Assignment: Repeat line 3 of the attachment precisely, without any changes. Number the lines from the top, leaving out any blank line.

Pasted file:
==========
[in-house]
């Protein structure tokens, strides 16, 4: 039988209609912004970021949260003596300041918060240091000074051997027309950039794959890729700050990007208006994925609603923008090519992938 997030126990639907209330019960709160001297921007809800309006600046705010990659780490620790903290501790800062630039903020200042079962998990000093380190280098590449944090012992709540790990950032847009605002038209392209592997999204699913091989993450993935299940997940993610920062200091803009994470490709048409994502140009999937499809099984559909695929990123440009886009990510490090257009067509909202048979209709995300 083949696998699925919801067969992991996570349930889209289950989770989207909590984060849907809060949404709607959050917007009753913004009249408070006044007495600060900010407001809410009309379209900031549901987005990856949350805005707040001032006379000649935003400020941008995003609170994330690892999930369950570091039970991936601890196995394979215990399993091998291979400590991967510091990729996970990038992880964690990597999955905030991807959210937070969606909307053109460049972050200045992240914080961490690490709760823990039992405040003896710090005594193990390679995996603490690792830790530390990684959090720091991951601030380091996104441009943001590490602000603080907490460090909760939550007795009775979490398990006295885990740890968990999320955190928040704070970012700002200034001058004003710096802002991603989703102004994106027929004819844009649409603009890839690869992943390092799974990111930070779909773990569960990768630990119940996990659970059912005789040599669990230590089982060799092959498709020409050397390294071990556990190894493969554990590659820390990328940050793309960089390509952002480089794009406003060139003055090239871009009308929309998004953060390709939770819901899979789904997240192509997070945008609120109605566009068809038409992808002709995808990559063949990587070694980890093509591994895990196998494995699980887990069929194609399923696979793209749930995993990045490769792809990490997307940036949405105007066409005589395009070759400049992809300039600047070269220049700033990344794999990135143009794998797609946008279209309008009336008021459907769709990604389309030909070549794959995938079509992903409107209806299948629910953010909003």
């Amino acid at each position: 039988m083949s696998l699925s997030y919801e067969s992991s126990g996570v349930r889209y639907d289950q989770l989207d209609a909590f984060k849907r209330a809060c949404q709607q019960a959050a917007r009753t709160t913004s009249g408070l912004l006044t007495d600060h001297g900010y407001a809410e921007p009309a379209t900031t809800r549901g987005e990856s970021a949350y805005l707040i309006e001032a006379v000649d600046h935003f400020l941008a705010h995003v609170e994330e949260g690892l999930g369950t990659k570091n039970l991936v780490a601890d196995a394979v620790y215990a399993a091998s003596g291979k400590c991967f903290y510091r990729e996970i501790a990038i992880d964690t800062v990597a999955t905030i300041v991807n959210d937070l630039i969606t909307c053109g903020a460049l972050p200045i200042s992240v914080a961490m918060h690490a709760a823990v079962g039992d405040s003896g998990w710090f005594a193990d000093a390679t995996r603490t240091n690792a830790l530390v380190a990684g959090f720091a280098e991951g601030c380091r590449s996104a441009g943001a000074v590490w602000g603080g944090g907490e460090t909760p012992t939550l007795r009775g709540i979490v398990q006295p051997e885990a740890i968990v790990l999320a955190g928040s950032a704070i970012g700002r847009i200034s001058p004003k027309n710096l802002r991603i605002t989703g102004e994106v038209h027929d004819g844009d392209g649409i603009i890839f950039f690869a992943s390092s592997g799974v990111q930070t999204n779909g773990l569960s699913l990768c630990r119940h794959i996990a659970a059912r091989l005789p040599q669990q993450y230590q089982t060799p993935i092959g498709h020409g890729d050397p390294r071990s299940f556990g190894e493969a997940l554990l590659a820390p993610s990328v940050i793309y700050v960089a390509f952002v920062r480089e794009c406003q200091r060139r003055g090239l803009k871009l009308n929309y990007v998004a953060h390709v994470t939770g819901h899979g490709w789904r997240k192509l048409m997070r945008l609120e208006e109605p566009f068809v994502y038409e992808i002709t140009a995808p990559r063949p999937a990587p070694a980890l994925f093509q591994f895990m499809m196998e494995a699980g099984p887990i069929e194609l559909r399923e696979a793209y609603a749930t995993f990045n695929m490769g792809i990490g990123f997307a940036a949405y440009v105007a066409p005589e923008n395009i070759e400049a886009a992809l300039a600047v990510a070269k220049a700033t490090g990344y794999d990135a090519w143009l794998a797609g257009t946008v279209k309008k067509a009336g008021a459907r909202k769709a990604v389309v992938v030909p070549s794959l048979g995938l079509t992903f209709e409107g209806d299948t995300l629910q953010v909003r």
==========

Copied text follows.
């Amino acid at each position: 039988m083949s696998l699925s997030y919801e067969s992991s126990g996570v349930r889209y639907d289950q989770l989207d209609a909590f984060k849907r209330a809060c949404q709607q019960a959050a917007r009753t709160t913004s009249g408070l912004l006044t007495d600060h001297g900010y407001a809410e921007p009309a379209t900031t809800r549901g987005e990856s970021a949350y805005l707040i309006e001032a006379v000649d600046h935003f400020l941008a705010h995003v609170e994330e949260g690892l999930g369950t990659k570091n039970l991936v780490a601890d196995a394979v620790y215990a399993a091998s003596g291979k400590c991967f903290y510091r990729e996970i501790a990038i992880d964690t800062v990597a999955t905030i300041v991807n959210d937070l630039i969606t909307c053109g903020a460049l972050p200045i200042s992240v914080a961490m918060h690490a709760a823990v079962g039992d405040s003896g998990w710090f005594a193990d000093a390679t995996r603490t240091n690792a830790l530390v380190a990684g959090f720091a280098e991951g601030c380091r590449s996104a441009g943001a000074v590490w602000g603080g944090g907490e460090t909760p012992t939550l007795r009775g709540i979490v398990q006295p051997e885990a740890i968990v790990l999320a955190g928040s950032a704070i970012g700002r847009i200034s001058p004003k027309n710096l802002r991603i605002t989703g102004e994106v038209h027929d004819g844009d392209g649409i603009i890839f950039f690869a992943s390092s592997g799974v990111q930070t999204n779909g773990l569960s699913l990768c630990r119940h794959i996990a659970a059912r091989l005789p040599q669990q993450y230590q089982t060799p993935i092959g498709h020409g890729d050397p390294r071990s299940f556990g190894e493969a997940l554990l590659a820390p993610s990328v940050i793309y700050v960089a390509f952002v920062r480089e794009c406003q200091r060139r003055g090239l803009k871009l009308n929309y990007v998004a953060h390709v994470t939770g819901h899979g490709w789904r997240k192509l048409m997070r945008l609120e208006e109605p566009f068809v994502y038409e992808i002709t140009a995808p990559r063949p999937a990587p070694a980890l994925f093509q591994f895990m499809m196998e494995a699980g099984p887990i069929e194609l559909r399923e696979a793209y609603a749930t995993f990045n695929m490769g792809i990490g990123f997307a940036a949405y440009v105007a066409p005589e923008n395009i070759e400049a886009a992809l300039a600047v990510a070269k220049a700033t490090g990344y794999d990135a090519w143009l794998a797609g257009t946008v279209k309008k067509a009336g008021a459907r909202k769709a990604v389309v992938v030909p070549s794959l048979g995938l079509t992903f209709e409107g209806d299948t995300l629910q953010v909003r």